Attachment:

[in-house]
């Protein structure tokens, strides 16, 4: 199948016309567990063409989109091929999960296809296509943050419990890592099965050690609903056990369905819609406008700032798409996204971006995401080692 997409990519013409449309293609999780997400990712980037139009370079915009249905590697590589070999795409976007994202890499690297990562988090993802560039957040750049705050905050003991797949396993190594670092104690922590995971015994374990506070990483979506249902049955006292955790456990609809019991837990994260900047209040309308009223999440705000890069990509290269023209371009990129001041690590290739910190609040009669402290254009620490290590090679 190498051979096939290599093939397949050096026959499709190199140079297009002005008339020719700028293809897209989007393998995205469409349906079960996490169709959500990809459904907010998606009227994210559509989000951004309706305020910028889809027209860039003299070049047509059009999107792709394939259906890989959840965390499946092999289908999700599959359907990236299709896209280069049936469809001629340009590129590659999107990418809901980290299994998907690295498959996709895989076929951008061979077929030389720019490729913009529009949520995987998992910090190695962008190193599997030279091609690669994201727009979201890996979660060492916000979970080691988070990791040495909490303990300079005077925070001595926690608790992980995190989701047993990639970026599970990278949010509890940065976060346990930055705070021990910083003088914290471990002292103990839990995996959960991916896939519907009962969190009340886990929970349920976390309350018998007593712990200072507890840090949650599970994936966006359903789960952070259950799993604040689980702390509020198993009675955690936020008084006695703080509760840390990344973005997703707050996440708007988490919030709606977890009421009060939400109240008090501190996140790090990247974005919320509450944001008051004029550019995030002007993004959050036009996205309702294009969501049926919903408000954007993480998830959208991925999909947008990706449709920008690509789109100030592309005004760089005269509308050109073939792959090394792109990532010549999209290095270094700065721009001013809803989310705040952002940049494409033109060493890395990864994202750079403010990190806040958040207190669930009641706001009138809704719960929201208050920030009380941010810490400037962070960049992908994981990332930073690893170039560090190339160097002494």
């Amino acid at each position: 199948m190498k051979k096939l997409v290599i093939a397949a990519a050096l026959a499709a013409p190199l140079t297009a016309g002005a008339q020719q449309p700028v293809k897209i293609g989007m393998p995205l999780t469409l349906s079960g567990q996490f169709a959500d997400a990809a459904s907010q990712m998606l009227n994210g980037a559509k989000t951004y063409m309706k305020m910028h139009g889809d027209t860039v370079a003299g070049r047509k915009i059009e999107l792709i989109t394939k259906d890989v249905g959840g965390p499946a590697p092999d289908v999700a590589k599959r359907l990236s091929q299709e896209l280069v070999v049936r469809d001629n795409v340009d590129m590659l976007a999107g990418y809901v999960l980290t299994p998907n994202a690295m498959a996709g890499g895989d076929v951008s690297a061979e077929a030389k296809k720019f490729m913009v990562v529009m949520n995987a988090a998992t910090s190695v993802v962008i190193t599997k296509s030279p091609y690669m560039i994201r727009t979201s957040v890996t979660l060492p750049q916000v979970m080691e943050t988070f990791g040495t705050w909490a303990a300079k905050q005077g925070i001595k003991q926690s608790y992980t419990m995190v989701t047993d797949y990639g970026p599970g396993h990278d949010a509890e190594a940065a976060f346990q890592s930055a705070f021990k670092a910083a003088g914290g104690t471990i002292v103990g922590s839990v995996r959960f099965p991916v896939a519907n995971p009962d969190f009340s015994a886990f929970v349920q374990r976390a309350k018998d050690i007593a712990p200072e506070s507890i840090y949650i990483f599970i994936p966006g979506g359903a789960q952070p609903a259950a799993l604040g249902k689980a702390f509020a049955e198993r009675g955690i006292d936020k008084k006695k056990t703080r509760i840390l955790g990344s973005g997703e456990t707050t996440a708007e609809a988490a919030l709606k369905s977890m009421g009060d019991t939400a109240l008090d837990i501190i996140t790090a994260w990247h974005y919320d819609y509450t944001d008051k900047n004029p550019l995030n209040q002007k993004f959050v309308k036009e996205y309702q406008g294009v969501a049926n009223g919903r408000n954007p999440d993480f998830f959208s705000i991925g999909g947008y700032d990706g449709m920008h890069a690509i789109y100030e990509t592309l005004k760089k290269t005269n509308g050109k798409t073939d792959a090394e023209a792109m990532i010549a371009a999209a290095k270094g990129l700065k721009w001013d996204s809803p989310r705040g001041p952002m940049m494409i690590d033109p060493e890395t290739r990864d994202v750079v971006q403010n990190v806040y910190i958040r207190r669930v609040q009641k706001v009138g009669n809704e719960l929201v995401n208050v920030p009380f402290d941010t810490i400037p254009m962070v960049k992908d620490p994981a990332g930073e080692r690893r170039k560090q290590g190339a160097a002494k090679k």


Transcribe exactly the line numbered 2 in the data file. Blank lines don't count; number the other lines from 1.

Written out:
């Protein structure tokens, strides 16, 4: 199948016309567990063409989109091929999960296809296509943050419990890592099965050690609903056990369905819609406008700032798409996204971006995401080692 997409990519013409449309293609999780997400990712980037139009370079915009249905590697590589070999795409976007994202890499690297990562988090993802560039957040750049705050905050003991797949396993190594670092104690922590995971015994374990506070990483979506249902049955006292955790456990609809019991837990994260900047209040309308009223999440705000890069990509290269023209371009990129001041690590290739910190609040009669402290254009620490290590090679 190498051979096939290599093939397949050096026959499709190199140079297009002005008339020719700028293809897209989007393998995205469409349906079960996490169709959500990809459904907010998606009227994210559509989000951004309706305020910028889809027209860039003299070049047509059009999107792709394939259906890989959840965390499946092999289908999700599959359907990236299709896209280069049936469809001629340009590129590659999107990418809901980290299994998907690295498959996709895989076929951008061979077929030389720019490729913009529009949520995987998992910090190695962008190193599997030279091609690669994201727009979201890996979660060492916000979970080691988070990791040495909490303990300079005077925070001595926690608790992980995190989701047993990639970026599970990278949010509890940065976060346990930055705070021990910083003088914290471990002292103990839990995996959960991916896939519907009962969190009340886990929970349920976390309350018998007593712990200072507890840090949650599970994936966006359903789960952070259950799993604040689980702390509020198993009675955690936020008084006695703080509760840390990344973005997703707050996440708007988490919030709606977890009421009060939400109240008090501190996140790090990247974005919320509450944001008051004029550019995030002007993004959050036009996205309702294009969501049926919903408000954007993480998830959208991925999909947008990706449709920008690509789109100030592309005004760089005269509308050109073939792959090394792109990532010549999209290095270094700065721009001013809803989310705040952002940049494409033109060493890395990864994202750079403010990190806040958040207190669930009641706001009138809704719960929201208050920030009380941010810490400037962070960049992908994981990332930073690893170039560090190339160097002494």